Twitter tightens rules before election

Twitter tightens rules before election
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Twitter announced a series of policy updates Friday aimed at countering the potential spread of misinformation around this year's elections.

Starting Oct. 20, users will be asked to add their own comment before retweeting a post, essentially slowing down users from amplifying tweets. That change will last at least through Election Day.

Twitter will also change what shows up on timelines and in trends, removing posts that are recommended from people who users don’t follow.


Trends will only be surfaced in the “For You” tab if they have additional context attached to them.

“Twitter has a critical role to play in protecting the integrity of the election conversation, and we encourage candidates, campaigns, news outlets and voters to use Twitter respectfully and to recognize our collective responsibility to the electorate to guarantee a safe, fair and legitimate democratic process this November,” Twitter executives Vijaya Gadde and Kayvon Beykpour wrote in a blog post.

Twitter will also add new labels to hide misleading tweets from popular accounts. If users try to share content that Twitter has flagged as false, a notice will warn them that they are about to share inaccurate information.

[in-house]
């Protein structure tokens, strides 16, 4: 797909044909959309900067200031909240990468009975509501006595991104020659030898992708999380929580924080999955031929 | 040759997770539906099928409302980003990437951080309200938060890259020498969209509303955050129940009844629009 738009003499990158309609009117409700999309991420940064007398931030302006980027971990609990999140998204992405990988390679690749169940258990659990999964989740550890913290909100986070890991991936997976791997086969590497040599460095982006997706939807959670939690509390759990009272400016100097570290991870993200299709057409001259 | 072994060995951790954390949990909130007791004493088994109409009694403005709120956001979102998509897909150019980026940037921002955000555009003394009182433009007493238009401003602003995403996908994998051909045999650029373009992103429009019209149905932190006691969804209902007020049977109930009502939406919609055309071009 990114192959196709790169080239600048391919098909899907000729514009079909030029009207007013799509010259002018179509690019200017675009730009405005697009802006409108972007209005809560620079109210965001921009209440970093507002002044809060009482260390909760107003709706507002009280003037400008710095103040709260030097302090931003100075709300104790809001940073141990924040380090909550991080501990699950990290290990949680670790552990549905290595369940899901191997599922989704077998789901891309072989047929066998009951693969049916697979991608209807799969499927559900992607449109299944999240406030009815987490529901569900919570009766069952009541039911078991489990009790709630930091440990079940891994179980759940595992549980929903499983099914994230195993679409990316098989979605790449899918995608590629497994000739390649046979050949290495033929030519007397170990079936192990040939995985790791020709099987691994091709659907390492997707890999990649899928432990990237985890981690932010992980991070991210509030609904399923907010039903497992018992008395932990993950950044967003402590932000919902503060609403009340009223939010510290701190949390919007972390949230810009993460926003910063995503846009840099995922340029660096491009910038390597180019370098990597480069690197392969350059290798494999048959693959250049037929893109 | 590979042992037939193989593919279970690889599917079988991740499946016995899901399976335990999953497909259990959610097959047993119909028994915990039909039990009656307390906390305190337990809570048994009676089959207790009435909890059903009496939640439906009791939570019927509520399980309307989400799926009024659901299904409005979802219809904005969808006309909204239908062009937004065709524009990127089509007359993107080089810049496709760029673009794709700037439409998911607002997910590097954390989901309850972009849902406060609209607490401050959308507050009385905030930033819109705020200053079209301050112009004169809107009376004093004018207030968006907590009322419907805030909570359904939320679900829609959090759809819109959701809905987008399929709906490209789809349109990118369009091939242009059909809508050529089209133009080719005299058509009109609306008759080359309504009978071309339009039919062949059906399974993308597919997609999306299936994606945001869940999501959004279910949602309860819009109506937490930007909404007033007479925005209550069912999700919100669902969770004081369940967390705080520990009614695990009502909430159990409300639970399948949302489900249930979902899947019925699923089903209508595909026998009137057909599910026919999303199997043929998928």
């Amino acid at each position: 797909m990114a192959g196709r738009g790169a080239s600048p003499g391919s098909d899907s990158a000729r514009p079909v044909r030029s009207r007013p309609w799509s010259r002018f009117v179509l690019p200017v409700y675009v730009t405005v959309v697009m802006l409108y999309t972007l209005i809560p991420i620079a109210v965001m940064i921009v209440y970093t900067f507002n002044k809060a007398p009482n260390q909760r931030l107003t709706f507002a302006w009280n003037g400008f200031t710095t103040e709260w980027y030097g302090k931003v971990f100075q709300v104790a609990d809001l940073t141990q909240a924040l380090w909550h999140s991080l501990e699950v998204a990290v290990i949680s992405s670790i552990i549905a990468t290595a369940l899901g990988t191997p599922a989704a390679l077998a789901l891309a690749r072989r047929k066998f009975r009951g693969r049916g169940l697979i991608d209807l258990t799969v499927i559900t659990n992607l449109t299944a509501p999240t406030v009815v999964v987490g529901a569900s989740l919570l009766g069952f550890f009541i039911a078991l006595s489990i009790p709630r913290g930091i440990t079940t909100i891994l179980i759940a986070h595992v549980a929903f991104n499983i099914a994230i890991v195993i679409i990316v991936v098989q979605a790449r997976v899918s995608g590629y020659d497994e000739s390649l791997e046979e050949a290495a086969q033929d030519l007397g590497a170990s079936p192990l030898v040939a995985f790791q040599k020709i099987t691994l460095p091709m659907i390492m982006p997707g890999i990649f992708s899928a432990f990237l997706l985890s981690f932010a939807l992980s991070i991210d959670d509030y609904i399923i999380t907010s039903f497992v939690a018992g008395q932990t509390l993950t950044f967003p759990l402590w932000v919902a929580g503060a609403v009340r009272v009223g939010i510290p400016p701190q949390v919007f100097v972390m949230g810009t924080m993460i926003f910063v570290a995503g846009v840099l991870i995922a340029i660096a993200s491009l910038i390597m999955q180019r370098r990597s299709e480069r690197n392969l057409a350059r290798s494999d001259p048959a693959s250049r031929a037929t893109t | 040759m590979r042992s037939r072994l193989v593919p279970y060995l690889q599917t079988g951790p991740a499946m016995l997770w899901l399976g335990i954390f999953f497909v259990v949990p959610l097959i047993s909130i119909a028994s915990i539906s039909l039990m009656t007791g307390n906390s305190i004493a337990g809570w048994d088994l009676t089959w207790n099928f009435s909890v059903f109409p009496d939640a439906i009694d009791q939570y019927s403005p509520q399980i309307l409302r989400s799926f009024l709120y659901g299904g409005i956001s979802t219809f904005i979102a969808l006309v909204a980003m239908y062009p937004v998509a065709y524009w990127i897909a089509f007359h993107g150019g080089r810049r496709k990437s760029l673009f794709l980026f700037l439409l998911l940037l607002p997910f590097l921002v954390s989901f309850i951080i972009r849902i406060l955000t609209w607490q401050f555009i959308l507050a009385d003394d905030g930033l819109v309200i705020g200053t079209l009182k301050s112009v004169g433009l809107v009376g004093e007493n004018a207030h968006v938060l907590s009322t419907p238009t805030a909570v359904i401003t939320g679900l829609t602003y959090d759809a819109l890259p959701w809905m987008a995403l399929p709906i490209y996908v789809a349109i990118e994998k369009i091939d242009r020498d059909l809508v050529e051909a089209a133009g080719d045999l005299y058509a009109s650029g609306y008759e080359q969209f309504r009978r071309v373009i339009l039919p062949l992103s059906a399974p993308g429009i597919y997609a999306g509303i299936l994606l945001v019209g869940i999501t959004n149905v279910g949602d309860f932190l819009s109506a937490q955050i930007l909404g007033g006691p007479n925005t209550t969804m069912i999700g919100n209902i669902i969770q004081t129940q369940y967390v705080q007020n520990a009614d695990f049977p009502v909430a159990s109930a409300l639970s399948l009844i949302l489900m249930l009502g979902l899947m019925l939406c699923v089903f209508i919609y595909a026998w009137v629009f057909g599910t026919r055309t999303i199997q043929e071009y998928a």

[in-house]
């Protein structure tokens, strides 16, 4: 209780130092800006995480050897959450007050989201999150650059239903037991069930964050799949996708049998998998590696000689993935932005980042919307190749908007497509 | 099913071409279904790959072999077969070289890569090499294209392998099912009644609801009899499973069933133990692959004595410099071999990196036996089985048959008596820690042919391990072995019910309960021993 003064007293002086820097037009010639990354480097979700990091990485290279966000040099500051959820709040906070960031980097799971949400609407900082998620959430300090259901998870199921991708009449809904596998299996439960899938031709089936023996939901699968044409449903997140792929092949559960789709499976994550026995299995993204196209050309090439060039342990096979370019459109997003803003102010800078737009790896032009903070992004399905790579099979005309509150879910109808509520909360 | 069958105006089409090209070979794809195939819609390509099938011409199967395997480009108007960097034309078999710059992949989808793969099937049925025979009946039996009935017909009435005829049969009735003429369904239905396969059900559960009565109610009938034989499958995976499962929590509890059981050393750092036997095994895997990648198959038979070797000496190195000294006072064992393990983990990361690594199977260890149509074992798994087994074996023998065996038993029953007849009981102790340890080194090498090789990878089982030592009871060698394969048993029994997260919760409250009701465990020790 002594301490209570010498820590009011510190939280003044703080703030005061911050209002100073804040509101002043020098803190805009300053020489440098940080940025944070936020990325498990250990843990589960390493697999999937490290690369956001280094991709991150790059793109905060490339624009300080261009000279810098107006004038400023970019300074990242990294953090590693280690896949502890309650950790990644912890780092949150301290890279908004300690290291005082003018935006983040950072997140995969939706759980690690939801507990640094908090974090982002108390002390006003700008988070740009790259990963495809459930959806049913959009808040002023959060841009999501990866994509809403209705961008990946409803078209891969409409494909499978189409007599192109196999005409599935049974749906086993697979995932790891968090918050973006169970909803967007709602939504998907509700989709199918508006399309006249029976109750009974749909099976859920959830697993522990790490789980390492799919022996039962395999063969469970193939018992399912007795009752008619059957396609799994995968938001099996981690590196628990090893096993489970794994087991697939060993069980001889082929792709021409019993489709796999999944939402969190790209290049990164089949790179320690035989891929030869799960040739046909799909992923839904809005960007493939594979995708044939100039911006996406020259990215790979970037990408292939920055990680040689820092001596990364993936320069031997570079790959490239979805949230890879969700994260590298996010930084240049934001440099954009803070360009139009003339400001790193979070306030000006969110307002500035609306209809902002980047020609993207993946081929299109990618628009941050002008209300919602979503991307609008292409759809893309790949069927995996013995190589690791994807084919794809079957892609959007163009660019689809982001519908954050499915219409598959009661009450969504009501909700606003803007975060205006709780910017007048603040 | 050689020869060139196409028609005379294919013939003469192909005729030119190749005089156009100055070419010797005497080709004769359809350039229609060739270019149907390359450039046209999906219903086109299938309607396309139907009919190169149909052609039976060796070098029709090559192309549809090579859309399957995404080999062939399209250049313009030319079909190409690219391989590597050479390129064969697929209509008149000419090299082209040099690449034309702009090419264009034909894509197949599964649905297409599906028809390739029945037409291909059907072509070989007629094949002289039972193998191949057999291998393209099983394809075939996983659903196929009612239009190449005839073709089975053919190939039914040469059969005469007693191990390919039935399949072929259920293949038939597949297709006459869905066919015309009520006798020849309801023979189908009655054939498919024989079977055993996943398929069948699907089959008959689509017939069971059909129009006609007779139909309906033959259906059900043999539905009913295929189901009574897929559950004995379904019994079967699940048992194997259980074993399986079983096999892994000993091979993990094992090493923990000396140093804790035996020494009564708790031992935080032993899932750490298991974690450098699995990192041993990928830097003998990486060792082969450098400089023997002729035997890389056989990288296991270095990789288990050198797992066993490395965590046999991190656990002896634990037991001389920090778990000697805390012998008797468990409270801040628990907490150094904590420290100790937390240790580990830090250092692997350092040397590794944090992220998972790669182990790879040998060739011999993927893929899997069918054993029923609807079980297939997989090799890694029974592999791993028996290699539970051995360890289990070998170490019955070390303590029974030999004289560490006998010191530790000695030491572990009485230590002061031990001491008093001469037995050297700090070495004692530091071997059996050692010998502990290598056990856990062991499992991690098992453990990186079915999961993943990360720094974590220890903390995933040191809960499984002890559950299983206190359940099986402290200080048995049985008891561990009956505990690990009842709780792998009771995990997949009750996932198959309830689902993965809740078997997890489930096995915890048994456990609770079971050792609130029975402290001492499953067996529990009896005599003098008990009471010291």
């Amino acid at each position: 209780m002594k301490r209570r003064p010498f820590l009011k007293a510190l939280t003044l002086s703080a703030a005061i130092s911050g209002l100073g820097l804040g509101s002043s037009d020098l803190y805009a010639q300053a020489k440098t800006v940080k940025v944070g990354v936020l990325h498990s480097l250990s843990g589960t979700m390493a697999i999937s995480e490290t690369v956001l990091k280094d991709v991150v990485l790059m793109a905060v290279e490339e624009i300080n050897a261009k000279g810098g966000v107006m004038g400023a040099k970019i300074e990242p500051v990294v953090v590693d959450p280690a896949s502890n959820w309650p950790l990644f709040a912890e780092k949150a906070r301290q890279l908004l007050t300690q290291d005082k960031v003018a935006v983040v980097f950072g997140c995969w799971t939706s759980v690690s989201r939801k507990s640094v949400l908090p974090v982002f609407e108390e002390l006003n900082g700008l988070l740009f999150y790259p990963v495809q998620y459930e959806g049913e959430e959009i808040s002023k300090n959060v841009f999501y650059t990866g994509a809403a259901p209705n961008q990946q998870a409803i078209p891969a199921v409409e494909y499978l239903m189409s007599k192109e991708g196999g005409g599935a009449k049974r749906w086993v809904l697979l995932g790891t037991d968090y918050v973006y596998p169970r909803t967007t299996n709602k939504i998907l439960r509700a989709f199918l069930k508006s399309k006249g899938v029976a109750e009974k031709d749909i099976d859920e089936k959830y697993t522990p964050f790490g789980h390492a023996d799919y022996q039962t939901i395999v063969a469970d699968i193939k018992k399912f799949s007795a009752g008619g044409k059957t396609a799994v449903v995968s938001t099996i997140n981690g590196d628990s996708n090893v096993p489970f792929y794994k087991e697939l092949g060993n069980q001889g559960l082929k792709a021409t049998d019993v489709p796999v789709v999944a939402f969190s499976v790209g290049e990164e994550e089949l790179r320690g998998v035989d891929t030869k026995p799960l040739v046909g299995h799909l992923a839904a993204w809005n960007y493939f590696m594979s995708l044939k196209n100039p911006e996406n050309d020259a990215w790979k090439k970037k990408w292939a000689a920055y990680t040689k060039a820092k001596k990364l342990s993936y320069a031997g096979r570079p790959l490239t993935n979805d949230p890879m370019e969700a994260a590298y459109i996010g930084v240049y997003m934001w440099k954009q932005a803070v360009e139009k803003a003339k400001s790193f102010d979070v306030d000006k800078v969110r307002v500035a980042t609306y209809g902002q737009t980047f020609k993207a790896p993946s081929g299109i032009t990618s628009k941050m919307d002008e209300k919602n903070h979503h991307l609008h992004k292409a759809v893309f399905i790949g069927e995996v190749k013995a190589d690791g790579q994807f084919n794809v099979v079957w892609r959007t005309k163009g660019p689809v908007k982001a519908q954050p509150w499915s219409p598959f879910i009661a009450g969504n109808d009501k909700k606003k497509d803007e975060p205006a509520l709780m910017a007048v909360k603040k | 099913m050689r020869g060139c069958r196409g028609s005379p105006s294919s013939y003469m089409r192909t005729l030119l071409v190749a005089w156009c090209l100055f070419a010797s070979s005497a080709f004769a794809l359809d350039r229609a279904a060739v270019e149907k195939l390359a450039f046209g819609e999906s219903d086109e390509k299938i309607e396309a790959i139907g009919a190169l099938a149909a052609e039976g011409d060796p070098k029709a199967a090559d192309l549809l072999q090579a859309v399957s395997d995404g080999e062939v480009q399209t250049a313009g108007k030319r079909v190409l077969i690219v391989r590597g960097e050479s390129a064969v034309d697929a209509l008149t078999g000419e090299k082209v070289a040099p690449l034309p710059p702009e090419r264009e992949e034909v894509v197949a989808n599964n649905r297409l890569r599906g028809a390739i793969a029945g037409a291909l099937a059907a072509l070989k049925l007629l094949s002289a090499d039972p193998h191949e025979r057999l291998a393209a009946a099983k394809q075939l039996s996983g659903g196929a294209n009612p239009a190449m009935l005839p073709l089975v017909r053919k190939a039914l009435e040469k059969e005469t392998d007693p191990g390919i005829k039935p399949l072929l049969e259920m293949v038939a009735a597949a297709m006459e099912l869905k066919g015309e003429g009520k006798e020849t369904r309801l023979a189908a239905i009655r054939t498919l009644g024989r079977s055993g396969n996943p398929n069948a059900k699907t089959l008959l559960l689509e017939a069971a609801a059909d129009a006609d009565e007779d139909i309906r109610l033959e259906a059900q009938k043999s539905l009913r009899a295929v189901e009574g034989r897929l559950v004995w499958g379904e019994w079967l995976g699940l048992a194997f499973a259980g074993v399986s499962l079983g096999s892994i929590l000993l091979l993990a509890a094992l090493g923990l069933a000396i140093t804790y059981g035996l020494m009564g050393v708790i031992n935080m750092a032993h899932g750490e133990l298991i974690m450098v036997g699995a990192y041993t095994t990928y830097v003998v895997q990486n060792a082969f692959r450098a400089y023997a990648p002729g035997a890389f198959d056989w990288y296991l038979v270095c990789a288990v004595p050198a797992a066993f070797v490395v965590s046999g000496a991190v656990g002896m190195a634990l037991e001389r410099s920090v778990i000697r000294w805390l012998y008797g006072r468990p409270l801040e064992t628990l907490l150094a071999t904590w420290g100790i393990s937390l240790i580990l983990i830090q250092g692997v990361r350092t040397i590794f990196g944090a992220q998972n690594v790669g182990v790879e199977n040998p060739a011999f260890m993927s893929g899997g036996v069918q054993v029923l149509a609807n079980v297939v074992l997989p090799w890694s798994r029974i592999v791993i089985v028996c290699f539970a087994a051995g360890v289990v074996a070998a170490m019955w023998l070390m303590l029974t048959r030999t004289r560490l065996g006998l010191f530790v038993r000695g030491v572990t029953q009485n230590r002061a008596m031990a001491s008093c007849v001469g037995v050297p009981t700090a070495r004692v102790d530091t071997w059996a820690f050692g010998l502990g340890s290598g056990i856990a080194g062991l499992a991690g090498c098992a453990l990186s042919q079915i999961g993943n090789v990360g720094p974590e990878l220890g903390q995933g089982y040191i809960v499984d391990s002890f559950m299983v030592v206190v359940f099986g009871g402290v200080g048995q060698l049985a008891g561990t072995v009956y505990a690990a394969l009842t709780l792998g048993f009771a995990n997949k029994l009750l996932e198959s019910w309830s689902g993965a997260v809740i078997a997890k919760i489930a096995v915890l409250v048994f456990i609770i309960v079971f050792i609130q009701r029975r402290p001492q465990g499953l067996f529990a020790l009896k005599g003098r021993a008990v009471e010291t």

The platform further clarified its policy around premature election victory declarations, which will include labels and direct users to Twitter’s official election page.

Any tweet related to the election that encourages interference in the voting process, especially if it includes calls to violence, will be removed.

Most of the changes will be temporary, ending at some point after the election is called.


The new safeguards come as internet platforms try to avoid a repeat of 2016, where many users were able to spread dangerous content with ease.

Facebook has pledged not to accept political ads in the week before the election, or run any of those ads immediately after polls close. Facebook does not fact-check political ads.

Google has said it will place a similar freeze on election-related ads after Nov. 3.